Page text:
# Still trigonometry

• Dec 12th 2012, 04:23 AM
dirtyharry
Still trigonometry
22x+1 - 5 * 2x - 12 = 0

If 2x is y, then it would be like this:

y2 - 5y - 12 = 0

Seems simple enough, but:

$\displaystyle \frac{-5 \pm \sqrt{5^{2} - 4 * 1 * -12 }}{2}$

equals:

$\displaystyle \frac{-5 \pm \sqrt{73 }}{2}$

And there is no string square root of 73. Is there a way to get around this, some trick perhaps?

Next one is:

$\displaystyle 5^{x^{2} - 3x + 1} = \frac{1}{5}$

I believe I have to solve the $\displaystyle x^{2} - 3x + 1$ part first, and so I tried, but encountered the same problem as above: The square root ends up like a decimal - which shouldn't happen :/

And neither last nor least, is:

$\displaystyle (\frac{1}{2})^{x} * (\frac{2}{3})^{x+1} * (\frac{3}{4})^{x+2} = 6$

I don't even know how to start this one. I believe that's about it from exponentials, but I have to cover two more topics about trigonometry :O

Thanks
• Dec 12th 2012, 04:40 AM
MarkFL
Re: Still trigonometry
You have made an error in your substitution in the first problem. Your first term should be $\displaystyle 2y^2$. Do you see why?
• Dec 12th 2012, 05:11 AM
dirtyharry
Re: Still trigonometry
I do now, and it makes sense. idk why I didn't see it before.

• Dec 12th 2012, 05:31 AM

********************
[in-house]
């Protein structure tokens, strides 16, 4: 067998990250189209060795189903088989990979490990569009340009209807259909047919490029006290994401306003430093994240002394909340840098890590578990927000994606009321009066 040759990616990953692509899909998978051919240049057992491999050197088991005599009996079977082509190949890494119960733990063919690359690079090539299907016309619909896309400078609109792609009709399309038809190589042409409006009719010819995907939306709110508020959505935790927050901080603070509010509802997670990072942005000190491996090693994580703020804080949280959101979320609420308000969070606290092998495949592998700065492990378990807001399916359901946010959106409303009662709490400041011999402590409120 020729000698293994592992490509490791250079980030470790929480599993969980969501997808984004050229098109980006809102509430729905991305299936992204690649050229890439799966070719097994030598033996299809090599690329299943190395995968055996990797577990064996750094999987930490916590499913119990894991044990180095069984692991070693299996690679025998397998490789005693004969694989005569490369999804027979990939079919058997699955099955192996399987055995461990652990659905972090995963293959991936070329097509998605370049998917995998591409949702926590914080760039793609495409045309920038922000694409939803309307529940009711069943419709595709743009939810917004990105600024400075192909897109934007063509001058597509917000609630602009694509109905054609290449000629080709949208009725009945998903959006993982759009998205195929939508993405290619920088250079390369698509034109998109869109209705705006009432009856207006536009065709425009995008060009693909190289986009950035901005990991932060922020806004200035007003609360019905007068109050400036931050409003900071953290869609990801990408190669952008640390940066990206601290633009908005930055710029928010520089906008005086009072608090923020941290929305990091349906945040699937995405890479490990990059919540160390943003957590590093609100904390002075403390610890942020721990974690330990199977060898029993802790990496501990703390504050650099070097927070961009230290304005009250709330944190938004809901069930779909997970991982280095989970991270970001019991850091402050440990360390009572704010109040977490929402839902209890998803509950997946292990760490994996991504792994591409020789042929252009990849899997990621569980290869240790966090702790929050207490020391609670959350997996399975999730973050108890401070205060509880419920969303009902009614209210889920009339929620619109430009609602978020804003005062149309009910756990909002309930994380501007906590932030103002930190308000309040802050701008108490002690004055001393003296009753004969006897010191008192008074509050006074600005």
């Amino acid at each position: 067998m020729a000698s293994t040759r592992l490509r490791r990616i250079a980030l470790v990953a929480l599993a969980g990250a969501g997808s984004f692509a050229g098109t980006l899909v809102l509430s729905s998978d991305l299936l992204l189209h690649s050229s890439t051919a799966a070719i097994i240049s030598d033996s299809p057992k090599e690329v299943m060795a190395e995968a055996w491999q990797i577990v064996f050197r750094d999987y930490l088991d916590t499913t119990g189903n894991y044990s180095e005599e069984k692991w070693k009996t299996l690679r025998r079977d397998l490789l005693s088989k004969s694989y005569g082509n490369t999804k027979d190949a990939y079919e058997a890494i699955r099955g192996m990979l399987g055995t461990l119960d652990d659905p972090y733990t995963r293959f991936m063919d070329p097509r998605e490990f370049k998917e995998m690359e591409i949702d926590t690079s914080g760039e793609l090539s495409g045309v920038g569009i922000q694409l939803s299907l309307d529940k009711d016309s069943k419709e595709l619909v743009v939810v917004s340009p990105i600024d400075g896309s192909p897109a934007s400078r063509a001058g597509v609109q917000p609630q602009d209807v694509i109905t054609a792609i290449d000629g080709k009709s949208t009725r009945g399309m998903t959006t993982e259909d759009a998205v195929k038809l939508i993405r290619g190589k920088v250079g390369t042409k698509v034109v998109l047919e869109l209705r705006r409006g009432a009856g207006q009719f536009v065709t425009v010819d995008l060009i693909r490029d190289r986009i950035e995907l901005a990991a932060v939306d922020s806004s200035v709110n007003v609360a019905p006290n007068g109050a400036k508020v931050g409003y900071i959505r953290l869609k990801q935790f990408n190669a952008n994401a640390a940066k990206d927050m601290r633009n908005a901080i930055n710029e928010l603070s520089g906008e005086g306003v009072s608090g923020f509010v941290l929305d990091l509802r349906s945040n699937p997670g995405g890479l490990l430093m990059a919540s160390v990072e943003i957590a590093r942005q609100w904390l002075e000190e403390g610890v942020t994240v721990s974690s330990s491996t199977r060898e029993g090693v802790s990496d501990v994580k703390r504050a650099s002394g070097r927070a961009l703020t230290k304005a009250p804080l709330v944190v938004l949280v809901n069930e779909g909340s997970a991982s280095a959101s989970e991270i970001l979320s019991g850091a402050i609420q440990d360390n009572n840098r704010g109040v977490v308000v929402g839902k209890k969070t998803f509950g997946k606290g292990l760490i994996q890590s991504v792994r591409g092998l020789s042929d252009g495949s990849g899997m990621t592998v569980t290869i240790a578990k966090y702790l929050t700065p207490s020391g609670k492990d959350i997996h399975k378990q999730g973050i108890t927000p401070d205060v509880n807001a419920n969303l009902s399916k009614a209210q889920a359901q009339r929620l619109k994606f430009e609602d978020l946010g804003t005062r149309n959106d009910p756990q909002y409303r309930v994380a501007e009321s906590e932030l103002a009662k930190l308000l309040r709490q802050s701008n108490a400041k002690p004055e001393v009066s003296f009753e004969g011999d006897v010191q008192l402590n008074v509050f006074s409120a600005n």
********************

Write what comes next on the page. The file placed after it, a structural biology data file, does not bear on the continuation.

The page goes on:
MarkFL
Re: Still trigonometry
For the second one, rewrite the right side as $\displaystyle 5^{-1}$, then equate exponents and solve for x.

For the third, I would rewrite the equation as:

$\displaystyle \frac{2}{3}\cdot\left(\frac{3}{4} \right)^2\cdot\left(\frac{1}{2} \right)^x\left(\frac{2}{3} \right)^x\left(\frac{3}{4} \right)^x=6$

$\displaystyle \left(\frac{1}{2}\cdot\frac{2}{3}\cdot\frac{3}{4} \right)^x=6\cdot\frac{8}{3}$

Can you proceed from here?
• Dec 12th 2012, 06:12 AM
dirtyharry
Re: Still trigonometry
Quote:

Originally Posted by MarkFL2
For the second one, rewrite the right side as $\displaystyle 5^{-1}$, then equate exponents and solve for x.

For the third, I would rewrite the equation as:

$\displaystyle \frac{2}{3}\cdot\left(\frac{3}{4} \right)^2\cdot\left(\frac{1}{2} \right)^x\left(\frac{2}{3} \right)^x\left(\frac{3}{4} \right)^x=6$

$\displaystyle \left(\frac{1}{2}\cdot\frac{2}{3}\cdot\frac{3}{4} \right)^x=6\cdot\frac{8}{3}$

Can you proceed from here?

I believe I can. I'm not familiar with how you got the 8/3. I know it's from $\displaystyle \frac{2}{3}\cdot\left(\frac{3}{4} \right)^2$ but I can't see how you got there.
If the right answer is -2, then I got it right.
• Dec 12th 2012, 06:22 AM
MarkFL
Re: Still trigonometry
Quote:

Originally Posted by dirtyharry
I believe I can. I'm not familiar with how you got the 8/3. I know it's from $\displaystyle \frac{2}{3}\cdot\left(\frac{3}{4} \right)^2$ but I can't see how you got there.
If the right answer is -2, then I got it right.

$\displaystyle \frac{2}{3}\cdot\left(\frac{3}{4} \right)^2=\frac{2}{3}\cdot\frac{9}{16}=\frac{3}{8}$

So, then I multiplied both sides by $\displaystyle \frac{8}{3}$. And yes, $\displaystyle x=-2$ is the correct answer, since we find:

$\displaystyle \left(\frac{1}{4} \right)^x=16=\left(\frac{1}{4} \right)^{-2}$
• Dec 12th 2012, 06:38 AM
dirtyharry
Re: Still trigonometry
Thanks. I'm doing logorythms now. Can you help me with this: What's X if:
X = $\displaystyle X = 5^{2 + 2log_{5}4}$
• Dec 12th 2012, 06:43 AM
MarkFL
Re: Still trigonometry
I would write:

$\displaystyle X=5^{2+2\log_5(4)}=5^2\cdot5^{\log_5(4^2)}=?$